Because people-pleasers want to be liked and to be accepted, they can find themselves pretending to agree with opinions and behaviours we don’t actually believe. This can also get you into a lot of trouble if you’re not careful.


For example, you could find yourself talking behind someone’s back, saying and agreeing to comments you don’t actually believe to be true. This could put your relationship with that person at risk, especially if they find out.


Other people’s feelings are somehow your responsibility

That’s not to say that you shouldn’t be aware of how your comments and actions affect other people, but take it to a whole other level by believing that you have to make another person(s) happy. It isn’t your job to make someone else happy, especially at a cost to yourself. Everyone is in charge of their own emotions.


Captain Apology

Saying sorry all the time for being you. Do you fear that other people blame you or do you blame yourself, and thus you feel you have to apologise all the time? If so, you could have a people-pleasing problem.


The picture is split in two with the top image being of a doormat that says "welcome" and the bottom image being of a a white hand holding a heart. The two images are separated by the article title - The Dangers Of People-Pleasing And Links to Abuse


Taking on too much

One of the problems with being a people-pleaser is that you often take on too much, risking burnout. Agreeing to help other people and going to events/activities that other people want you to do. If that sounds familiar, then you may have issues with people-pleasing. Make sure you spend your time, especially your free time, the way you want to. Your self-care is important.


Get out of jail free card

Because you can’t say no, and you always end up saying yes, you often have to make excuses to get out of the things you’ve agreed to. This is your get-out-of-jail-free card. Do you often have to pretend to be unwell or make up some other excuse to get out of what you’ve agreed? If so, then you may have a people-pleasing problem.


Being part of the joke

Like I said earlier, when I was a child (Suicidal Child #ChildrensMentalHealthWeek) I had to pretend I wasn’t hurt by the racist comments said to me, and pretended to be part of the “joke”. We do stuff like this because we don’t value our emotions.


However, if you aren’t able to communicate your real feelings then you’ll have problems establishing and maintaining a healthy relationship. Denying your emotions not only affects your relationship’s healthy status but also takes its toll on you.


Acting the part

We all change the way we behave when we’re around different groups of people. The way we act with our best friends, our coworkers, and our partner’s parents, will be different. However, people-pleasers will go above and beyond to act differently if it’ll make others happier or help them feel a part of the group.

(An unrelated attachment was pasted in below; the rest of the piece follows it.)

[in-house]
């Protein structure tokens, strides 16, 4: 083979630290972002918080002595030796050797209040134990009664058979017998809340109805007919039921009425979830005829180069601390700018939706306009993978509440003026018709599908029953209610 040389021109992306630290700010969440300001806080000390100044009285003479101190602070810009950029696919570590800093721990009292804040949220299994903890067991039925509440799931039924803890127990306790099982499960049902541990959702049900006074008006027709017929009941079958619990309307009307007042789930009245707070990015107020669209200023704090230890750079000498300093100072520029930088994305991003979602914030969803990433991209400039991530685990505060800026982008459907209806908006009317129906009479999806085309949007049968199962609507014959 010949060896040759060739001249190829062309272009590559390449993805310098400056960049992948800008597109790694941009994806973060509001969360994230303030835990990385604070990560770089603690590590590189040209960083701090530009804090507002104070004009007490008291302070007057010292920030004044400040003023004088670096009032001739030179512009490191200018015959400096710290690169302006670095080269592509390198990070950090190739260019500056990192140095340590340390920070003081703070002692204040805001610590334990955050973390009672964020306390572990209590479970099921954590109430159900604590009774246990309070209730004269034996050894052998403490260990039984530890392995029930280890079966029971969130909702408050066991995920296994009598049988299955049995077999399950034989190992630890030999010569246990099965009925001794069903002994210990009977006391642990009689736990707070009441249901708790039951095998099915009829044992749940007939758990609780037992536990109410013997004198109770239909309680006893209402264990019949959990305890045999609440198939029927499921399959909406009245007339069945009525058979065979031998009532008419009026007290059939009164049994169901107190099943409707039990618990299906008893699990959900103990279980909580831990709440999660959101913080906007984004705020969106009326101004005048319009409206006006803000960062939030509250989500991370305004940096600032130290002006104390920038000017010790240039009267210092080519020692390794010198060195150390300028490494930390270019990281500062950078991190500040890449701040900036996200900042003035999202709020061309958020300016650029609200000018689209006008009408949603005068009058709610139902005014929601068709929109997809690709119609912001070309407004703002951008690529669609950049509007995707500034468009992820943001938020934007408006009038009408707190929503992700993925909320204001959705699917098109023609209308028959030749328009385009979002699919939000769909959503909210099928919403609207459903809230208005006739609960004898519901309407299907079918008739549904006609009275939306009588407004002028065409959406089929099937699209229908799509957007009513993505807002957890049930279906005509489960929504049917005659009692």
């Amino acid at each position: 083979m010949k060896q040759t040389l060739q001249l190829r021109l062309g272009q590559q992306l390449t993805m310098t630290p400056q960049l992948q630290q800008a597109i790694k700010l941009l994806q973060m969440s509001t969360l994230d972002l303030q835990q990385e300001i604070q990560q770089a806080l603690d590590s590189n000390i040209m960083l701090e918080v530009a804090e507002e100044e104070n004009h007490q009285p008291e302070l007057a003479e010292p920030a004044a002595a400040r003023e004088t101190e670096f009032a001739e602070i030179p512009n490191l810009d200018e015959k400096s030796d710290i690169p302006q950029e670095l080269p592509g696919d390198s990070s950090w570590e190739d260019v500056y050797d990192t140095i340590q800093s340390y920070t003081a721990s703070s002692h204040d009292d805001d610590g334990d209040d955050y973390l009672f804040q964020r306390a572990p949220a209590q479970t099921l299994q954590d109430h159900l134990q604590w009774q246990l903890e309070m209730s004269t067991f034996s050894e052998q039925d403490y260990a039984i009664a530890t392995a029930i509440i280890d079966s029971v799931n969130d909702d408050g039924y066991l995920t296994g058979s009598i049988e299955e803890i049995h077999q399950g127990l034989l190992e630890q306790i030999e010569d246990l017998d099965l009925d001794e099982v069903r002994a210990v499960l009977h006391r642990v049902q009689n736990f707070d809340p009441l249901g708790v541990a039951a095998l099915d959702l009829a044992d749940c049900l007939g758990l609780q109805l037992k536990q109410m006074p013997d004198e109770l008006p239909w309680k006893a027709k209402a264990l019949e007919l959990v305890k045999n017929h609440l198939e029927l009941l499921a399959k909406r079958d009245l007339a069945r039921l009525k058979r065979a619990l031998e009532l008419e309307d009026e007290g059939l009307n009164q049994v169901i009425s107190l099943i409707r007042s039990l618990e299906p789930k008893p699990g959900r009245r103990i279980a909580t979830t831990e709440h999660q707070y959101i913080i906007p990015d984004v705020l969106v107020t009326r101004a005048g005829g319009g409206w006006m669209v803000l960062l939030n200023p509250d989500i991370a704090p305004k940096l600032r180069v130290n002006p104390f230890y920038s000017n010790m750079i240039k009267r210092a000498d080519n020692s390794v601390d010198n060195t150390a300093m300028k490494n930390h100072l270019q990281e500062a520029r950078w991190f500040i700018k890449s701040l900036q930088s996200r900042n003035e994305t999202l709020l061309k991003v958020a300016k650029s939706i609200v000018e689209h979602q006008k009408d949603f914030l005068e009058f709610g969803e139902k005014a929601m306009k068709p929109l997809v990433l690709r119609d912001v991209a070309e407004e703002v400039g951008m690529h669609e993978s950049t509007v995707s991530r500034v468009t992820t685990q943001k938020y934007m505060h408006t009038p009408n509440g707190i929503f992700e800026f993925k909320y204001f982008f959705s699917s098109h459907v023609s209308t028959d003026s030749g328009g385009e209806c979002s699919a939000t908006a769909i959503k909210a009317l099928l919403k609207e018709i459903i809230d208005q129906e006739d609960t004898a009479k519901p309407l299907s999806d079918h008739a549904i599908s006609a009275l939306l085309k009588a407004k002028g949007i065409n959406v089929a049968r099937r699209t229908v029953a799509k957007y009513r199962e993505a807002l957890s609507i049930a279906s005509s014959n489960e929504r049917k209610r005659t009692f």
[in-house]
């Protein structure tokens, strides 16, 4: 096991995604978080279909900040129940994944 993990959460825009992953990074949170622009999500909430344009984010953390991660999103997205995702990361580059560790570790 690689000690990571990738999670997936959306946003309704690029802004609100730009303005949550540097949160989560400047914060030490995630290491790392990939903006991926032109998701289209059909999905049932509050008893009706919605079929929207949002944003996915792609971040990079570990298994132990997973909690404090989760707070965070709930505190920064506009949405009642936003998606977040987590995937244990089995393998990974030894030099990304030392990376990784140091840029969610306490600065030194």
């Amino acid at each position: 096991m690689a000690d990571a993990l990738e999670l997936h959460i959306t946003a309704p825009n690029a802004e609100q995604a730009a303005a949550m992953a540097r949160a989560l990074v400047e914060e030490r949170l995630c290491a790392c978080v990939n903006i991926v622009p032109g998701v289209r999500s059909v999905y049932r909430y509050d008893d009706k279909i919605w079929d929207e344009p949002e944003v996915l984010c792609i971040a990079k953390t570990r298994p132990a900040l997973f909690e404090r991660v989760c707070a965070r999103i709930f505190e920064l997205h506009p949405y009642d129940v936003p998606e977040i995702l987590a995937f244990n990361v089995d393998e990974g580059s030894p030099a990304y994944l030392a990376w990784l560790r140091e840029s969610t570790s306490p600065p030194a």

For example, you might drink more when you go out with your friends because that’s what they expect of you, even though you don’t want to drink that excessively. Ring any bells?



People-pleasers will often self-sabotage themselves and their goals. That’s because their needs aren’t seen as important. Have you noticed yourself doing that?



If your self-worth and self-esteem are dependent on praise from other people, then you most likely have a problem with people-pleasing. I know I’ve always had problems with external validation.


You’ll never be truly happy unless internal validation is enough for you.


Conflict avoidance

Getting into a conflict situation isn’t fun, but if you try to do everything you can to avoid such a situation, then you could have a problem with people-pleasing.


Don’t be angry with me

People-pleasers don’t want other people to be angry with them or hold any negative feelings towards them for that matter. The problem is, you can’t control how others feel. Plus you might not have done anything wrong in the first place.


If you can’t handle the thought that someone is angry with you for some reason, then you could have issues with being a people-pleaser.


Fear of rejection

This one’s self-explanatory. If you fear being rejected for being yourself, then you most likely have problems with being a people-pleaser.


Stay tuned for my post next week to get more advice, and tips, on how to overcome people-pleasing.


As always, leave your feedback in the comments section below. Also, feel free to share your experiences with people-pleasing and boundaries in the comments section below as well. If you want to stay up-to-date with my blog, then sign up for my newsletter below. Alternatively, get push notifications of new articles by clicking the red bell icon in the bottom right corner.


Lastly, if you’d like to support my blog, then you can make a donation of any size below as well. Until next time, Unwanted Life readers.





51 thoughts on “The Dangers Of People-Pleasing And Links To Abuse

  1. Ah, Indian culture that i grew up in, is centred around people pleasing! it is beyond toxic and annoying. Husband still suffers from it because of the family being so into it. But I have changed a lot of this obsessive need in him with constant reason and fight. It is just a very cultural thing in many parts of the world..
    Great post.

  2. This was great information!! I used to people please often and it definitely led to a lack of confidence and poor relationships. So glad I’ve found ways now to set boundaries and not allow people to run over me

  3. I think you are absolutely right and bring up amazing points. I always care what people think, even when I say I dont. But there are also a lot of dangers to that

  4. Good post and very informative. I agree with you people pleasing is dangerous and not good for us. It ruined self love. That is one important life lesson I learned since the last few years. I cannot please everyone. No matter how good you are, there will always be people who don’t appreciate you. That’s why I stop pleasing people now. I just do what’s good for me. I don’t care if others say I am not a good person. Myself is a priority too.